19. Stuart Turner, C – .218/.324/.343 OPS .667 (AA). Turner's second year in AA continues to look almost the same as his first at the plate, but there has been a bit more pop this year. Now officially on the downhill run to 25, Turner's bat limits his peak upside to a backup MLB catcher, but even then. Turner takes walks frequently with a rate of 11.5%, but his strikeout rate remains too high for a prospect without any power, and his consistently low BABIP speaks to poor contact. Turner's defensive skills are generally praised and he's catching a solid 37% of base runners this year for the Lookouts.

  20. Randy Rosario, LHP – 3.52 ERA, 3.45 FIP, 5.79 K/9, 3.00 BB/9 (A+). Rosario's shown the same big dropoff rates in strikeouts we saw with Kohl Stewart, only Rosario doesn't have the pedigree. Despite the 5.79 K/9, Rosario rarely gives up the long ball so he keeps the ERA solid at 3.52, but he's struggled to strand base runners and has been inconsistent. Over his past 4 starts, he's made it at least 6.0 innings 3 times, but his latest appearance was in relief.

  21. Jermaine Palacios, SS – .222/.286/.287 OPS .573 (A) Palacios is having a real rough go of things in his first go round at Cedar Rapids in Low A. He's picked up his game a little since the last check-in, but he hasn't played since July 16th due after being hit by a pitch on his arm. He was added to the 7 day DL the next day, but I wasn't able to find out much more. He's got a lot of room to fill out and get some experience as he's only 19 so he gets a mulligan for 2016, especially as he's listed at 6'0" and only 145lbs.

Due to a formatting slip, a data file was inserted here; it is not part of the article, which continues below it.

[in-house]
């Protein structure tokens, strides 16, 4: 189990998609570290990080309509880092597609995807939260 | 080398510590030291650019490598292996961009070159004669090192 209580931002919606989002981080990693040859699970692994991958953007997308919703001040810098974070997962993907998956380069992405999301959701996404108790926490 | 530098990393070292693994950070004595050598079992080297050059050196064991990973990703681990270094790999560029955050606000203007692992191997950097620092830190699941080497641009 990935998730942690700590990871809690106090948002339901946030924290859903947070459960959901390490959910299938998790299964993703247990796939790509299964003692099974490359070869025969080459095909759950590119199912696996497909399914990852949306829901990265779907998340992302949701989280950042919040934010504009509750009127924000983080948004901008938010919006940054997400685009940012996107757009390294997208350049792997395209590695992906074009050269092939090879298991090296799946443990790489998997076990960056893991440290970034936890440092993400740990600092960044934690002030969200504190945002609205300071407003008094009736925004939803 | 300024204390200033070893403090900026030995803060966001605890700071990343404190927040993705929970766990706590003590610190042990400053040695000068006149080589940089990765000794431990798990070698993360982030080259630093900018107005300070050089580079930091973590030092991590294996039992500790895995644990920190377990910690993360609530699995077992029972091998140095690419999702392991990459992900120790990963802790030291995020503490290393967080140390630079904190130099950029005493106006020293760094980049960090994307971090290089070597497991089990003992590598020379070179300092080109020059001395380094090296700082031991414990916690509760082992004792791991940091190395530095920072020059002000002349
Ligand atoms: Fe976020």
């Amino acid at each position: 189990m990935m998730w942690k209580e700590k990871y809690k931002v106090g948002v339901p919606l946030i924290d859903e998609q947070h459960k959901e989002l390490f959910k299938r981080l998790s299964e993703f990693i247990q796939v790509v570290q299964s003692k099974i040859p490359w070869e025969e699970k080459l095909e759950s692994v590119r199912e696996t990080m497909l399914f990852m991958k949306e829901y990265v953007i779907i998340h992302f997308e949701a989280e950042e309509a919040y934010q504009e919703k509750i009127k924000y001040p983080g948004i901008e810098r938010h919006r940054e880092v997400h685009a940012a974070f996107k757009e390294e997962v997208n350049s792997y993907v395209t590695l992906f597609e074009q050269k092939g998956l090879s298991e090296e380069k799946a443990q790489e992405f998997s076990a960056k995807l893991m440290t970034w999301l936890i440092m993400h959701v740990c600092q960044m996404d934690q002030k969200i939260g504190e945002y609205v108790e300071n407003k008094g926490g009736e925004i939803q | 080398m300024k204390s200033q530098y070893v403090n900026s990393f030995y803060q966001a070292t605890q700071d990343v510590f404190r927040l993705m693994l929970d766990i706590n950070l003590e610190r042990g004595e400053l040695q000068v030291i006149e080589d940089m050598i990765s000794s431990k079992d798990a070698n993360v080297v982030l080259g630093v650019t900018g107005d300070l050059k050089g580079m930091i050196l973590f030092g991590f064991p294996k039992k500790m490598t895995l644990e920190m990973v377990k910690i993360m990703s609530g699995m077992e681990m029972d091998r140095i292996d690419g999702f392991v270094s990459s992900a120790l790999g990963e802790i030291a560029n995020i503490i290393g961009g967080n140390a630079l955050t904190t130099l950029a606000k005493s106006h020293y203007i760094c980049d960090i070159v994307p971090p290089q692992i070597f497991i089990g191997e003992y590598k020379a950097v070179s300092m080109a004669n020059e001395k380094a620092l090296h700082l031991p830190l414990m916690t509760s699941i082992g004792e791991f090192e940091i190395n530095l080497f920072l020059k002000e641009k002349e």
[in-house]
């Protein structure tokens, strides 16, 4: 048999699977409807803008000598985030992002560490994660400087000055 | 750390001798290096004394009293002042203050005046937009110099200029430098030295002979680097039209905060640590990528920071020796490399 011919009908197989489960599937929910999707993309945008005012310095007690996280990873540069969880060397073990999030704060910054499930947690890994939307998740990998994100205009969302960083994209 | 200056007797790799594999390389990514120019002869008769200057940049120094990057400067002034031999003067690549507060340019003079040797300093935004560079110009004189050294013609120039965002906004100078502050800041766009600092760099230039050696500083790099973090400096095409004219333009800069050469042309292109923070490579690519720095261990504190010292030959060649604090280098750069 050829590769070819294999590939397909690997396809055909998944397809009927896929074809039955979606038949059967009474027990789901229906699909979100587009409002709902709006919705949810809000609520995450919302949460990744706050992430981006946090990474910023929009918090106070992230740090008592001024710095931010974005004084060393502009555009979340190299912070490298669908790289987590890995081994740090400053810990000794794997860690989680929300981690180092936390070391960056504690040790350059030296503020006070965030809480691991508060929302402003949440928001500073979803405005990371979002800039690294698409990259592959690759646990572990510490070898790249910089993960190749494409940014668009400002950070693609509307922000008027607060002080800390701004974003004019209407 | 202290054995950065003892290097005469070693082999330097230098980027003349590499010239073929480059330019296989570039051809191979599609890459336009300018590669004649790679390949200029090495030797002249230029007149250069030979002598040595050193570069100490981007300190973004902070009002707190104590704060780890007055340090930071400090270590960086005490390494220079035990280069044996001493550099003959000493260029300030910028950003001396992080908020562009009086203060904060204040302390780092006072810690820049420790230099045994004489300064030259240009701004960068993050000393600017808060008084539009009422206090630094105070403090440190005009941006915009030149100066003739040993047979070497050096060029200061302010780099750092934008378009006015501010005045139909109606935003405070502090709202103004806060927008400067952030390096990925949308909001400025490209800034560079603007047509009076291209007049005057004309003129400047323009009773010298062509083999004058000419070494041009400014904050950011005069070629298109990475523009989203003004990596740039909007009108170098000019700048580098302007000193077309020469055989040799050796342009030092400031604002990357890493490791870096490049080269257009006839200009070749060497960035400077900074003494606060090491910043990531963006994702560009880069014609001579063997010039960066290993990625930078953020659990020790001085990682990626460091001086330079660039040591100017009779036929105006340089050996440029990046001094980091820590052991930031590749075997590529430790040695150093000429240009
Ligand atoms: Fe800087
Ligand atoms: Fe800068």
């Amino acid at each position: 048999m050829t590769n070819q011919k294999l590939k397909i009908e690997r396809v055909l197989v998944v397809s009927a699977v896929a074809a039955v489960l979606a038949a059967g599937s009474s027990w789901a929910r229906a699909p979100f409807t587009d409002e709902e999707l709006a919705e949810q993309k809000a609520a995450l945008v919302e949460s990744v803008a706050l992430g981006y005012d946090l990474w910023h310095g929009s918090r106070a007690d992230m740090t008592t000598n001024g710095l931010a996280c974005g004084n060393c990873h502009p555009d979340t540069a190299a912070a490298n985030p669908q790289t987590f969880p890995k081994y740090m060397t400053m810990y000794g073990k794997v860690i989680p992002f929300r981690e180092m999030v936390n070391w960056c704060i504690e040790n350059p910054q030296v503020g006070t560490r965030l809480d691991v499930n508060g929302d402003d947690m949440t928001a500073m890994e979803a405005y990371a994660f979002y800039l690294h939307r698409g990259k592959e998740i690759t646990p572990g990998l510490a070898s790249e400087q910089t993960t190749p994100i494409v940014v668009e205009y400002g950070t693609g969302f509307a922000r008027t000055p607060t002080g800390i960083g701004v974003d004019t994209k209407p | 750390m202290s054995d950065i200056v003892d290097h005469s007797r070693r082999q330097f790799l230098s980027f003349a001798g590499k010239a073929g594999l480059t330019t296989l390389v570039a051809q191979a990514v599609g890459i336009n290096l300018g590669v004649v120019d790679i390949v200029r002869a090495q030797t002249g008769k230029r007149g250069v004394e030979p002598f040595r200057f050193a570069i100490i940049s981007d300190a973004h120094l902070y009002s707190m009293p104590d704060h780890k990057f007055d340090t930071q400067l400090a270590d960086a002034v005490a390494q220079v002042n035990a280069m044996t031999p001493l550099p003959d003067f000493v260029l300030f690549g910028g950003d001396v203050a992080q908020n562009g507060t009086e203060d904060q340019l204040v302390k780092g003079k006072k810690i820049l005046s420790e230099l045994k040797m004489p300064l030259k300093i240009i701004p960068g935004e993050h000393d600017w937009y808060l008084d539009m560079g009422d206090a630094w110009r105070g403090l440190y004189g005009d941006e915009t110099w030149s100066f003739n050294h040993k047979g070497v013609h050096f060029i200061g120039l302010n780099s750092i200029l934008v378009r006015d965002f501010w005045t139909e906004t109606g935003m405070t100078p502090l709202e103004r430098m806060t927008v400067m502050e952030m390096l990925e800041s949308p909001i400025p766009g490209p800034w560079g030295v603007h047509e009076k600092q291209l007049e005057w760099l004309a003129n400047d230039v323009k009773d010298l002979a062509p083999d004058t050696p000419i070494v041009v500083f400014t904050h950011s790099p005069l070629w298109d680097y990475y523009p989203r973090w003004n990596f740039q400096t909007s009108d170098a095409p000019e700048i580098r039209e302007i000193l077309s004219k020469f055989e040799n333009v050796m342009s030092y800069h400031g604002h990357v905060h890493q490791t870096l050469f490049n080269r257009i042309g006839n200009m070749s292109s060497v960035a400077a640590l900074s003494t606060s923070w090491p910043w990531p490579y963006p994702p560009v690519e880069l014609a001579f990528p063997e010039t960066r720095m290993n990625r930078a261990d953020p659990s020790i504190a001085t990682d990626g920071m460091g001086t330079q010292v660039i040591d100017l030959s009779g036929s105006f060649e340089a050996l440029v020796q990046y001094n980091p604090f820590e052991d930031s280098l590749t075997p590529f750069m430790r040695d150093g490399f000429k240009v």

22. LaMonte Wade, OF – .333/.403/.539 OPS (A+) Wade earned his promotion to the Miracle by holding a wRC+ of 142 with the Kernals. Since then, Wade has only gotten better now sporting a wRC+ of 173 with blossoming power to go along with acceptable plate discipline. The perhaps lucky .357 BABIP at AA might account for some of the value, but it's solid nonetheless. With the promotion, Wade is now facing more age appropriate competition for a good 22 year old prospect, especially considering he was a 9th rounder in 2015. The plus speed outfielder is showing no signs he can't crack MLB sometime in the future and he'll probably move up the list for next year.